“Terrorism is such a loaded word,” Kalafa continued. ”The U.N. has been struggling for more than a decade to define the word, and they can’t. It is very difficult to. We know what political violence is, we know what murder, bombings and shootings are and we describe them. That’s much more revealing, we believe, than using a word like terrorist which people will see as value-laden.”

It’s the latest iteration of a media organization struggling to define those behind the worldwide surge in Islamic terrorist activities. On Tuesday, National Review Online obtained an internal email showing the head of output at Al Jazeera English warning journalists against using the terms “terrorists,” “extremists,” “militants” or “jihadists” when describing the actions taken by radical Islamist groups. “Avoid characterizing people,” the Al Jazeera executive admonished.

via The Washington Times

The White House Won’t Call the Taliban ‘a Terrorist Group’



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The White House has caught some flak recently for its hesitancy about identifying the threat of Islamic extremism, but their reticence is even broader than that: They won’t even call the Taliban terrorists.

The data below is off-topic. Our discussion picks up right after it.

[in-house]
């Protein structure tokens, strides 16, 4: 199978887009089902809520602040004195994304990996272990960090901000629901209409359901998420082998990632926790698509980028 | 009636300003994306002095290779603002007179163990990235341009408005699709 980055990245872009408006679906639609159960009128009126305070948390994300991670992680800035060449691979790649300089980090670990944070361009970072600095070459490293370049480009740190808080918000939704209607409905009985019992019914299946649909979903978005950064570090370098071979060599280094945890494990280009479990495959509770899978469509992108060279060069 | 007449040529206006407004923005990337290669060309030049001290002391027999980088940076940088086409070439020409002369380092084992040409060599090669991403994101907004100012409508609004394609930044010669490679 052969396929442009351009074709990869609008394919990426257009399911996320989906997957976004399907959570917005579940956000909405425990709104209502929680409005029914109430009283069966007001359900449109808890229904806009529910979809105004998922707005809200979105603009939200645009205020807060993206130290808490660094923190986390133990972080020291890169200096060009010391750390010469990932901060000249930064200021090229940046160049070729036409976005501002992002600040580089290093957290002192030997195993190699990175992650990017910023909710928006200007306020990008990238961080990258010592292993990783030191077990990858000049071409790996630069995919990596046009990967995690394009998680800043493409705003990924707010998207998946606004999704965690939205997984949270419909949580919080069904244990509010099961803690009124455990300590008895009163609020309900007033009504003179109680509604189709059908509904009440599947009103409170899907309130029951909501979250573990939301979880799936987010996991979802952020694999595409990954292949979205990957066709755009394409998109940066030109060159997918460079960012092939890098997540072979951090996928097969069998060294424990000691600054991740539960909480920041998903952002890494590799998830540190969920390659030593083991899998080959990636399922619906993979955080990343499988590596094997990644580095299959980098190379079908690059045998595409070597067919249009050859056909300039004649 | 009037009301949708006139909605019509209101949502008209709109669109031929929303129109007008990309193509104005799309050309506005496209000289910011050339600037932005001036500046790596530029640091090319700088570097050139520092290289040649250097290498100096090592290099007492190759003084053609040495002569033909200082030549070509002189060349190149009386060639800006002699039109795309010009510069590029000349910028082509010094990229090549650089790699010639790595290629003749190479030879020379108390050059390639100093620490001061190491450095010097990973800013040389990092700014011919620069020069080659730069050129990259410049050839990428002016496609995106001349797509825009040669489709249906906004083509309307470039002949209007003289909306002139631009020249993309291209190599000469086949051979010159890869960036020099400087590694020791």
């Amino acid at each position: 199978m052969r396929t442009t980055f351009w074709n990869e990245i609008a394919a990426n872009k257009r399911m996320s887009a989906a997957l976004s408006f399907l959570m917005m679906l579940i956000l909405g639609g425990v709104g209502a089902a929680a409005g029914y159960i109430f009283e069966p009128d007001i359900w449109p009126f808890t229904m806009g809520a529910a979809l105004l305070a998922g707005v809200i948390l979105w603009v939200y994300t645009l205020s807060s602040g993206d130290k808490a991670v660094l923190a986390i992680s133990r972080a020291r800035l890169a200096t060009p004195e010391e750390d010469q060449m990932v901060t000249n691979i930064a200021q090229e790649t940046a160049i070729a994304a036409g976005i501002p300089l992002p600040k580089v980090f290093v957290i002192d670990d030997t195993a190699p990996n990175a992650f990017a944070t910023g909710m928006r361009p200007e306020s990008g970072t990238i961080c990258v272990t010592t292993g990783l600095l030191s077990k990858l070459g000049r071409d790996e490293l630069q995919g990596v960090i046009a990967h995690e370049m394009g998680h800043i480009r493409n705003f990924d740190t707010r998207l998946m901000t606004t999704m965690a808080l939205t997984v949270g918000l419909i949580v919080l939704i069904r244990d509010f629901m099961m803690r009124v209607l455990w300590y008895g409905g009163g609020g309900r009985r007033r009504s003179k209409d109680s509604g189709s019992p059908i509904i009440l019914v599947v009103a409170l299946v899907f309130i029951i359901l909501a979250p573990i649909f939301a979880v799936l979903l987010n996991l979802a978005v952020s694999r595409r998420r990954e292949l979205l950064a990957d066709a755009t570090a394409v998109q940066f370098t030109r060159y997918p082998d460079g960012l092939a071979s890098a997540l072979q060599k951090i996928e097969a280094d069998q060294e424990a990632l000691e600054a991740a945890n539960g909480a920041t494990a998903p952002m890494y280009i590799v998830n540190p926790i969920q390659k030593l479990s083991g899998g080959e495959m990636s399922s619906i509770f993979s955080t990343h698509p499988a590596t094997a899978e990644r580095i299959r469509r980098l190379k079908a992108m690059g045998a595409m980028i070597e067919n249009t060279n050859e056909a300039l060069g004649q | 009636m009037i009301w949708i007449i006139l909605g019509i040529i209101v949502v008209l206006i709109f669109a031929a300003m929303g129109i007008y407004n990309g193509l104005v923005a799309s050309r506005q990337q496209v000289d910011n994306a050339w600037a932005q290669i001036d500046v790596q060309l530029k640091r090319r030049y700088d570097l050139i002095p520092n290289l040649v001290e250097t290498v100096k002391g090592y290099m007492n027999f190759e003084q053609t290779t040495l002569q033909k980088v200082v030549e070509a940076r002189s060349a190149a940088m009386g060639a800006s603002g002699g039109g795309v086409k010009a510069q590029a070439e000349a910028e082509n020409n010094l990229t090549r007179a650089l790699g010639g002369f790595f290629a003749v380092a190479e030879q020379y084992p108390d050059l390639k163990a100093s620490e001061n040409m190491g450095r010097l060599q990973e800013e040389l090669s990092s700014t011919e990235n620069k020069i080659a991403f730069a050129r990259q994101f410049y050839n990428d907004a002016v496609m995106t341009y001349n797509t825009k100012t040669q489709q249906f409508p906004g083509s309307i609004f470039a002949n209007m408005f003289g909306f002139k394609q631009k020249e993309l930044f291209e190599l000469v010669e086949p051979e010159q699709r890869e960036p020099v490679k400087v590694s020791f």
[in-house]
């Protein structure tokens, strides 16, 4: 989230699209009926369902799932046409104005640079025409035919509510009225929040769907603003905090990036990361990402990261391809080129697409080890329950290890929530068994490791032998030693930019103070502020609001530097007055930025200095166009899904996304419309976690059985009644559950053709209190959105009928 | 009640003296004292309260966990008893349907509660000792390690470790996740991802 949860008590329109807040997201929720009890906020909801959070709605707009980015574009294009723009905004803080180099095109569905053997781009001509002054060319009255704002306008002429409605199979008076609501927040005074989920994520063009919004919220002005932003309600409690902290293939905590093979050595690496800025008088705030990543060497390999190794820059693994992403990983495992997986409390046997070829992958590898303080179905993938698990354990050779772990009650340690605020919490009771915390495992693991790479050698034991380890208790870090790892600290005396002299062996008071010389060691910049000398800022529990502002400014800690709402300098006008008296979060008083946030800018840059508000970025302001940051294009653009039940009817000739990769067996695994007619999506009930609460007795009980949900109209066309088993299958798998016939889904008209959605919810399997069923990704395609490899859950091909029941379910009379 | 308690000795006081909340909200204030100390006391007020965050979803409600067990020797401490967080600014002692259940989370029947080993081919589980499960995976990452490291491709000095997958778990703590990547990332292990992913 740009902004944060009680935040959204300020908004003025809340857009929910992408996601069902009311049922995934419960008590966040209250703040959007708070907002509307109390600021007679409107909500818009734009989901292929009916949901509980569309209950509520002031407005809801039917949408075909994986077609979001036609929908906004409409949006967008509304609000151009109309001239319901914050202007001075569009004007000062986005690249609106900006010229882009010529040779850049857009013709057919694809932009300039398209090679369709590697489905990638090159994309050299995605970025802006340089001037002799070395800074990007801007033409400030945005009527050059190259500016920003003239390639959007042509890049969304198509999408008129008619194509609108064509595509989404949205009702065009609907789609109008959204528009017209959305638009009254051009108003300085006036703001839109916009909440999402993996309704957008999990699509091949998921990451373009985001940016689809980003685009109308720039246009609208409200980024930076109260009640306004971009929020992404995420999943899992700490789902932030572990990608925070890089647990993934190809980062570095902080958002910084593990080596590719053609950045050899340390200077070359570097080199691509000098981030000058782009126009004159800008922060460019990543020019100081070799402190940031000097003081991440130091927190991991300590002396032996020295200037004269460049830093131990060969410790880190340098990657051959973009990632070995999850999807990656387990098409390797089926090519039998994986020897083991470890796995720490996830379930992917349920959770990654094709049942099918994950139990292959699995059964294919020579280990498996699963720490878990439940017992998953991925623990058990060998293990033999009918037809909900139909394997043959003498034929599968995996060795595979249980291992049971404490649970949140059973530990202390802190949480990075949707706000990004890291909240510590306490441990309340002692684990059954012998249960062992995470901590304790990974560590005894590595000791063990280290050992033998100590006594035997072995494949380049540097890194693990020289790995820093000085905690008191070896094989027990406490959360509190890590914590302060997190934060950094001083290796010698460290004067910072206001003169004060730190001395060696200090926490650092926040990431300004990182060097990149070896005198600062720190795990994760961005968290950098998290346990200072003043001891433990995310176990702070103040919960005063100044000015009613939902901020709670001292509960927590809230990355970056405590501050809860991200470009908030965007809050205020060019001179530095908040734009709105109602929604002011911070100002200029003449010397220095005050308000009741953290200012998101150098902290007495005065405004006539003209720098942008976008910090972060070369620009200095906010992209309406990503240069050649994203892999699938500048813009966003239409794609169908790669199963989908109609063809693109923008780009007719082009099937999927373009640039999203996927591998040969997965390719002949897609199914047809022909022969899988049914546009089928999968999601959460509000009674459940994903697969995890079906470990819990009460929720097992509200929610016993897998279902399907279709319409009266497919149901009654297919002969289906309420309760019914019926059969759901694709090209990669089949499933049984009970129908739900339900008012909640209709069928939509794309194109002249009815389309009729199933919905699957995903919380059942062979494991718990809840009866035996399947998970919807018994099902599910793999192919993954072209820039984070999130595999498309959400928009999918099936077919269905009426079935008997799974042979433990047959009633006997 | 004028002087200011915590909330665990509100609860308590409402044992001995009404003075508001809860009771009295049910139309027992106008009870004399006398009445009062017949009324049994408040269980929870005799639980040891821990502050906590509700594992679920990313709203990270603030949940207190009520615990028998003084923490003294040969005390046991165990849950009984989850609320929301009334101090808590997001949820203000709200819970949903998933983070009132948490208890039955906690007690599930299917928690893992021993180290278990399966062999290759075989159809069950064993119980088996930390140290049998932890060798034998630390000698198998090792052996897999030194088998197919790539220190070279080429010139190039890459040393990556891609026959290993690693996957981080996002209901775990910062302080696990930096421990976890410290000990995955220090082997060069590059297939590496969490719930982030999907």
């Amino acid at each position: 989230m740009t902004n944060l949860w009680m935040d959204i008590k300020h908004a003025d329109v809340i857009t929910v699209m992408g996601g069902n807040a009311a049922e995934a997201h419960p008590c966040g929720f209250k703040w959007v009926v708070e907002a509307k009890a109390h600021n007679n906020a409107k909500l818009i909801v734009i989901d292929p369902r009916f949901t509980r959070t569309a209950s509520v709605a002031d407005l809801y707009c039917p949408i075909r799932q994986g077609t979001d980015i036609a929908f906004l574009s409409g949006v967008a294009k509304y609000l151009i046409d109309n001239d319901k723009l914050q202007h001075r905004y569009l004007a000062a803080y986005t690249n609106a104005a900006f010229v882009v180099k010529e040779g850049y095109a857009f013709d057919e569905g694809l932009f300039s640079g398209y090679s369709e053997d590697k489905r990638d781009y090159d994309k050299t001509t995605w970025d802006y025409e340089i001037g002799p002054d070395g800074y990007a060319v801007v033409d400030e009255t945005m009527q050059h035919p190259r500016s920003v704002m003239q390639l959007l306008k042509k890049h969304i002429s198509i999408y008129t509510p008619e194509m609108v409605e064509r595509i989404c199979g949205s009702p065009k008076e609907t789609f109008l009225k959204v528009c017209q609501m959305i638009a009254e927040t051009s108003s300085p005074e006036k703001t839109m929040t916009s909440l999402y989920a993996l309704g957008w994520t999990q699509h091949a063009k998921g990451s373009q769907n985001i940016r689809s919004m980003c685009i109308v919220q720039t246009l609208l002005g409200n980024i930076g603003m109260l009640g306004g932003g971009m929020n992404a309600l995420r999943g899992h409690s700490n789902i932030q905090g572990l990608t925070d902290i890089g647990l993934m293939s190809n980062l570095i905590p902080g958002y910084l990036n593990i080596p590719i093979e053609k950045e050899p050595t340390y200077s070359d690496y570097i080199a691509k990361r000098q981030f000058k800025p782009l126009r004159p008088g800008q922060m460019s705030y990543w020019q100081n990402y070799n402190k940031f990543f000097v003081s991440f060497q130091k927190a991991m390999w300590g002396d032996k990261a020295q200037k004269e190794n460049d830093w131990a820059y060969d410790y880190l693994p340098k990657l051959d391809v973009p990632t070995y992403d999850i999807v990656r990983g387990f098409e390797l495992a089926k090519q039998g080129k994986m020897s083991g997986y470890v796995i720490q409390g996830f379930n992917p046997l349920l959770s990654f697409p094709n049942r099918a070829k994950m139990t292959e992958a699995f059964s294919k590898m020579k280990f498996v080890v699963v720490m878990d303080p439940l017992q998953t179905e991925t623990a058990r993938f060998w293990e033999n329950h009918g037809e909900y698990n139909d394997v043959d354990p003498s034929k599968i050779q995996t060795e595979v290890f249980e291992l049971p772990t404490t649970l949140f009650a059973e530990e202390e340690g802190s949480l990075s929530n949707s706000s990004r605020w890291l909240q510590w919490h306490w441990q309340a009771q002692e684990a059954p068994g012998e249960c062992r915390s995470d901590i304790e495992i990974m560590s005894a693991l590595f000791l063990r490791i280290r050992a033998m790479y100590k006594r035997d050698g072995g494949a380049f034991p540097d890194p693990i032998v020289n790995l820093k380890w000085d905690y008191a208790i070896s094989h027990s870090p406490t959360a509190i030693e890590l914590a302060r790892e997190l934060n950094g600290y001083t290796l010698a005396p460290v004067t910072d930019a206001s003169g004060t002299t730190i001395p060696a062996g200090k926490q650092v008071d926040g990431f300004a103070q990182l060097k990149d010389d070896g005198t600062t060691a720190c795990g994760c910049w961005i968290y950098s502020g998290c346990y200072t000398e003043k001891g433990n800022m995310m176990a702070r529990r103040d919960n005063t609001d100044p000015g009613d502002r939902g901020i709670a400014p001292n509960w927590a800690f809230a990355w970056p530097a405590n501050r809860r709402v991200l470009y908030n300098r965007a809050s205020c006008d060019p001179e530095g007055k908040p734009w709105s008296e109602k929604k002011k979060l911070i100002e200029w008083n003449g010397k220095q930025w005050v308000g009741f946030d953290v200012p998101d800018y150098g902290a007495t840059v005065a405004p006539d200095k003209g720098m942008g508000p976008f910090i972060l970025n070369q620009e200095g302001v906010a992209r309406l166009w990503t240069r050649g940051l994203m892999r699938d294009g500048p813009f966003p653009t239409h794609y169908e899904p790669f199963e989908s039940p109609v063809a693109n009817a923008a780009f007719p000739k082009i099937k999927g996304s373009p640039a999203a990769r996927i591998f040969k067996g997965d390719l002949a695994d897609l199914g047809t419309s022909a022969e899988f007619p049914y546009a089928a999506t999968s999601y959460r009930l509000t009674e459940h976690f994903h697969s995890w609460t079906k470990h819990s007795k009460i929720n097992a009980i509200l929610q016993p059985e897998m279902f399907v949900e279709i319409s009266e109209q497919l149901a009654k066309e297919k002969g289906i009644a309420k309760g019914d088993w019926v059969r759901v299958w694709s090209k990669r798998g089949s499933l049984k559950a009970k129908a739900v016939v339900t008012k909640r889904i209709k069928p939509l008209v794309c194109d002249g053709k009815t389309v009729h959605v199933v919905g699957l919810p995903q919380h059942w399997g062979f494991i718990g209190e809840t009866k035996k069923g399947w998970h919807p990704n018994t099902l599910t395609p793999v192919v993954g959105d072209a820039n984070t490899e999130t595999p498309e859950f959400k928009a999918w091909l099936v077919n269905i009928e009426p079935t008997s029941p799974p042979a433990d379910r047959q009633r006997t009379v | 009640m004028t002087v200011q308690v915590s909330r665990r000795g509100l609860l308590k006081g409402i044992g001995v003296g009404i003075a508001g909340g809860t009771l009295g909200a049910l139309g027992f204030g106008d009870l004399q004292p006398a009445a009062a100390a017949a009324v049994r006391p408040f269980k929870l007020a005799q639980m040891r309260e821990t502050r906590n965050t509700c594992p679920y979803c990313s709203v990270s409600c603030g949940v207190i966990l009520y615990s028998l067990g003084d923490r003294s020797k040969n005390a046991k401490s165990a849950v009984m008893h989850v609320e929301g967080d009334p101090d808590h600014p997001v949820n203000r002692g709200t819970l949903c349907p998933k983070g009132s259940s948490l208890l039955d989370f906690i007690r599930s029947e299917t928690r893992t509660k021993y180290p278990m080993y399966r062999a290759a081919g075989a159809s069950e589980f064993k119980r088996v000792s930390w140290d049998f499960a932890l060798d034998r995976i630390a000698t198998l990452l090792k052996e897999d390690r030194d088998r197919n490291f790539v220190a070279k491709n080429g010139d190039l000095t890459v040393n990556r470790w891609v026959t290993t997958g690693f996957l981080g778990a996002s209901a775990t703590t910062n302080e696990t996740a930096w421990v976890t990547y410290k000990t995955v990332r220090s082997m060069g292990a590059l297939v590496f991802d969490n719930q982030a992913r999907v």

Asked why the Obama administration agreed to swap Taliban members for Bowe Bergdahl when the U.S., as a matter of national policy, doesn’t negotiate with terrorists, Schultz stumbled through explaining that the White House does not view the Taliban as “a terrorist group.” Instead, he referred to it as “an armed insurgency.”

“This was the winding down of the war in Afghanistan and that’s why this arrangement was dealt,” he told reporters on Wednesday.

He noted that the Islamic State is ”a terrorist group” but maintained that the Taliban is not.

Social Engineering, Etc.



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Well, Ramesh, if you object to my characterizing the introduction of new distortionary policies to offset the effects of old distortionary policies as “social engineering,” perhaps we could compromise on “offering top recruiters a rebate on the operating costs associated with participating in a pyramid scheme.” In any case, I think that to argue that a tax incentive isn’t a tax incentive because it is not intended to be a strong enough incentive to change child-bearing behaviors is cutting it pretty fine. Presumably, manufacturing tax credits also are not intended to be so strong as to get people who have no interest or expertise related to manufacturing to open factories. The circle of “social engineering” grows ever narrower.